In the wake of the many civil society organisations in Ghana kicking against the introduction of the controversial Guidelines for the Comprehensive Sexuality Education (CSE) by the Ghana Education Service into the School curricula, the Archbishop John Bonaventure Kwofie, the Bishop in charge of Education in Ghana, has stated that Ghana as a nation has a social and cultural identity to protect by ensuring the children are taught the proper curriculum.
In a Sermon at the Accra Archdiocesan Feast Day celebration of the St. Theresa of the Child Jesus Society at the Holy Spirit Cathedral on Saturday, October 5, called on parents to rise up to their responsibilities in educating their children as first or primary educators. He said responsibilities given to parents and families by God was non-negotiable and cannot be taken over by any institution.
Many Civil Society and Faith-Based Organisations including the Office of the National Chief Imam (ONCI) and other Islamic organisations in Ghana have described the CSE as a “satanic” move that must be dropped in the interest of the country.
Ghana and the United Nations Educational, Scientific and Cultural Organization (UNESCO) launched the CSE programme this year in a bid to empower adolescents and young people to deepen their scope of existing activities to attain a Comprehensive Sexuality Education (CSE). The CSE is supported by the governments of Sweden and Ireland is known as the “Our right, Our lives, Our Future.”
The Archbishop of Accra therefore asked the members of the Society of St. Theresa of the Child Jesus who are mostly women “to rise up to the formation of their children,” noting that the Catholic Church has taught a lot and has many teachings about family life which should be a guide.
He stated that the family is the beginning and basis of society, hence the family provides a vital link to society and nourishes it. “If the family is rotten, society also gets rotten,” he added.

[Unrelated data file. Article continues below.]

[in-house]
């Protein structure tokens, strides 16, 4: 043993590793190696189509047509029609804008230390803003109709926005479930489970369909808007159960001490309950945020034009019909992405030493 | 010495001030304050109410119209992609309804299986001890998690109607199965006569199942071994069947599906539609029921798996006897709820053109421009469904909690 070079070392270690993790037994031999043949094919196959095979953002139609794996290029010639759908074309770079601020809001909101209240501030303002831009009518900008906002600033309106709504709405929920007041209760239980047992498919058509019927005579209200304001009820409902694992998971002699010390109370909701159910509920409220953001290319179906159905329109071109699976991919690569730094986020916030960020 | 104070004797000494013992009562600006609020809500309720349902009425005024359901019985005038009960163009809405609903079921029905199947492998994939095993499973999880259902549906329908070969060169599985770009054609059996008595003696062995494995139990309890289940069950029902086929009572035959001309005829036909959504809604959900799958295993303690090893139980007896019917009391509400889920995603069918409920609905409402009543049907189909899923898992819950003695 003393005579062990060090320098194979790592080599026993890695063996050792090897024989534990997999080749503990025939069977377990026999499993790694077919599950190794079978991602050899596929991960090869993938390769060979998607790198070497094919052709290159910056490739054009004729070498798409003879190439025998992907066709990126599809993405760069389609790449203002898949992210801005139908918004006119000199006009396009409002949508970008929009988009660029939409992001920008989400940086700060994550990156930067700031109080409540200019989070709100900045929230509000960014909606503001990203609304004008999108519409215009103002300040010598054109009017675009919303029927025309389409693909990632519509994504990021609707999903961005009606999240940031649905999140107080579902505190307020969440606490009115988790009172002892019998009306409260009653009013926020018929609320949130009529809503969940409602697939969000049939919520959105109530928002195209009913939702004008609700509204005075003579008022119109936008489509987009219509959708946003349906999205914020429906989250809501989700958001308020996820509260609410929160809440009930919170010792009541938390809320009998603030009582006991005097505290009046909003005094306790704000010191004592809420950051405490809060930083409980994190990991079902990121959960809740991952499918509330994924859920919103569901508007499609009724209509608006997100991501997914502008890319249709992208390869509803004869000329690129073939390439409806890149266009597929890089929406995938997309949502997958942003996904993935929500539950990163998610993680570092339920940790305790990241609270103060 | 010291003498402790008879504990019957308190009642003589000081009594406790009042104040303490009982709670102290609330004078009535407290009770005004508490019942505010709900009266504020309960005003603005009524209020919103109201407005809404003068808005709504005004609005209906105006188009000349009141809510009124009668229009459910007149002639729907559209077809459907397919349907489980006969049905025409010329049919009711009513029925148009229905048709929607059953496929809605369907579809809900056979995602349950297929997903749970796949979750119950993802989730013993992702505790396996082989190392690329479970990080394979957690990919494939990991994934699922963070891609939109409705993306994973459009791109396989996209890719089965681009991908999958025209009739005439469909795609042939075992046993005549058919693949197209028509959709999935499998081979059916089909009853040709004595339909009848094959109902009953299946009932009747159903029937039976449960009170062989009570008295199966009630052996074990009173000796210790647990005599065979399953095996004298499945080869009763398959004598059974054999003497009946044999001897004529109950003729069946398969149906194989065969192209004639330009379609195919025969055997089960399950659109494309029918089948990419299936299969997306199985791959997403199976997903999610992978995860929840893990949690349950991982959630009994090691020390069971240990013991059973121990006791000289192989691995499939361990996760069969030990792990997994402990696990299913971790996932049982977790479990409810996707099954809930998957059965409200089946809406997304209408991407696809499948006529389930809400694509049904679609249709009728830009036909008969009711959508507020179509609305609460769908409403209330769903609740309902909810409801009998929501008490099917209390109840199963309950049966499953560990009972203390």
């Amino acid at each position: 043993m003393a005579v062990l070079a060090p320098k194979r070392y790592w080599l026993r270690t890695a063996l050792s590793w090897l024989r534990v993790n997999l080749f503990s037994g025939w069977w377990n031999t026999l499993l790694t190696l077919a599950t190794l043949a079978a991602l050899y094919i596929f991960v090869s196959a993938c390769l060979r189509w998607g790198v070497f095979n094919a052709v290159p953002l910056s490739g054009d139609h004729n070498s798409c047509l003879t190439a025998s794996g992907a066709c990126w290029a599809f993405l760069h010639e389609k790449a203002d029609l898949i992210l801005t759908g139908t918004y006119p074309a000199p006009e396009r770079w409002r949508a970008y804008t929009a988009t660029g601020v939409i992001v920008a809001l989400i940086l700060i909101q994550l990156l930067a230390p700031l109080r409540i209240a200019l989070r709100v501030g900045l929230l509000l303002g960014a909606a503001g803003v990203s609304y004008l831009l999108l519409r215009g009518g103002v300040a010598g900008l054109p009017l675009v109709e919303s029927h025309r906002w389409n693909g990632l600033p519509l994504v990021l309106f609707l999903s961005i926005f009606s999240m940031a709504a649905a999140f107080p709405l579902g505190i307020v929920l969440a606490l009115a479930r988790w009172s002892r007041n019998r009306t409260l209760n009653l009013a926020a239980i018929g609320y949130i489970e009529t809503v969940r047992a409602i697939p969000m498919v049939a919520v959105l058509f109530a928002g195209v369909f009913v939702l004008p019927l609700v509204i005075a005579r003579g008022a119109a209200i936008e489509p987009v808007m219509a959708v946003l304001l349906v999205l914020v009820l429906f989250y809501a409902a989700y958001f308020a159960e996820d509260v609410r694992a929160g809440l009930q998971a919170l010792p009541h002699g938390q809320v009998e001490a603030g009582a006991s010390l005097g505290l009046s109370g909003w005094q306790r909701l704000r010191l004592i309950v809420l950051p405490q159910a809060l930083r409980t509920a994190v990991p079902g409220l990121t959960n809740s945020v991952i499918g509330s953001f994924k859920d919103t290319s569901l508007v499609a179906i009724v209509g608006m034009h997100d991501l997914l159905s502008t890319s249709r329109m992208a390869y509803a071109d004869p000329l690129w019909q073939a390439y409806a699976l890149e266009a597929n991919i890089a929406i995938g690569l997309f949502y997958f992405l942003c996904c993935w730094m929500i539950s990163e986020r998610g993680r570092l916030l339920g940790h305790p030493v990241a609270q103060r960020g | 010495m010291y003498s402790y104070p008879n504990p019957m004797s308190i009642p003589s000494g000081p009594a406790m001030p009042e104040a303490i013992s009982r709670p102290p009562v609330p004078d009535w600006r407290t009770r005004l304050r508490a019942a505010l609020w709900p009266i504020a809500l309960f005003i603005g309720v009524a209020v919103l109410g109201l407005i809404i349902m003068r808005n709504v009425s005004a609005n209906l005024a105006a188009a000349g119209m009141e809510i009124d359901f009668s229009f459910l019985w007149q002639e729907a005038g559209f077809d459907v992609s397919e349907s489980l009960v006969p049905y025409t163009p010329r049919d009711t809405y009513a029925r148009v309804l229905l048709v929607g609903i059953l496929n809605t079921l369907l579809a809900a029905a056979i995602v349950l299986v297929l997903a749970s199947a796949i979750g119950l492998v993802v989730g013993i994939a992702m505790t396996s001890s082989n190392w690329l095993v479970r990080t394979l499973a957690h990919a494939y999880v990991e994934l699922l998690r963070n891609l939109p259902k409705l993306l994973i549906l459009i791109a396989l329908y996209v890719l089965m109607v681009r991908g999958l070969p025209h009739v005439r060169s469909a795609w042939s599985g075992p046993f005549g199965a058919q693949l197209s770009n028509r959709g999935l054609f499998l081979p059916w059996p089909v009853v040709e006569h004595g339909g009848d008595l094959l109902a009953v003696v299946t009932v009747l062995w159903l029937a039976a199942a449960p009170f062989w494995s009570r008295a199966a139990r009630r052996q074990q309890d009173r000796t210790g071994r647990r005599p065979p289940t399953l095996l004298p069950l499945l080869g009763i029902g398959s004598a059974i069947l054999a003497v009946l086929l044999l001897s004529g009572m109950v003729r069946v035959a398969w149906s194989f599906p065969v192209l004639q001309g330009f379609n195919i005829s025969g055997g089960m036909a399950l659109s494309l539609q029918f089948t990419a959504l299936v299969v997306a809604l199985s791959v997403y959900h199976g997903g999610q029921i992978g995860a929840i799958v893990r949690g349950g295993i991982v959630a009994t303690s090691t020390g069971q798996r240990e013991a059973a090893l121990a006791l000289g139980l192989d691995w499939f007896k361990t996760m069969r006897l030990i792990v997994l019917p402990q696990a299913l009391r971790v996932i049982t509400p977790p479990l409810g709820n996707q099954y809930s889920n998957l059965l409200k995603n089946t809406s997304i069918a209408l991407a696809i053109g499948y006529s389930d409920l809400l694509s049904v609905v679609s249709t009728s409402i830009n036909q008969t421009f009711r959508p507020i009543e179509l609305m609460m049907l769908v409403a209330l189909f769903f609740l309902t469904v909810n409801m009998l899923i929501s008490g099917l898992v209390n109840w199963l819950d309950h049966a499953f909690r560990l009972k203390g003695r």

In view of that, the Archbishop pointed out that the State (Government) has the responsibility to consult parents and families in matters concerning the education of their children while it must make the effort to listen to parents because they (parents) are the primary educators of their children.
According to him, it is from families that the citizens are born, hence become the first school, asking parents not to shy away from their responsibilities. He said that they “have a moral responsibility towards their children. He also asked parents to show utmost interest in what teachers teach their children in School.”
He stated that the State should not be allowed to play politics with the education of children, stressing that the inconsistencies the CSE brouhaha do not help in building the nation.
He added that the authorities must be humble to acknowledge that they have wrongly introduced an education policy which is not good for children.
Last week, the President of the Ghana Catholic Bishops’ Conference, Archbishop Philip Naameh, also strongly rejected CSE being introduced by the Ghana Education Service into the School curricula.
He asked all Ghanaians to resist CSE in the education curricula which is an agenda being pushed by some western non-governmental Organisations.
But, the Ghana Education Service (GES), in statement October 1, said that the introduction of the Comprehensive Sexuality Education (CSE) into the basic school curriculum will not undermine Ghanaian cultural norms, which many Ghanaians have described as totally unacceptable and asked Ghanaians to outrightly reject this idea which is alien to the cultural values of the country.
Source: Damian Avevor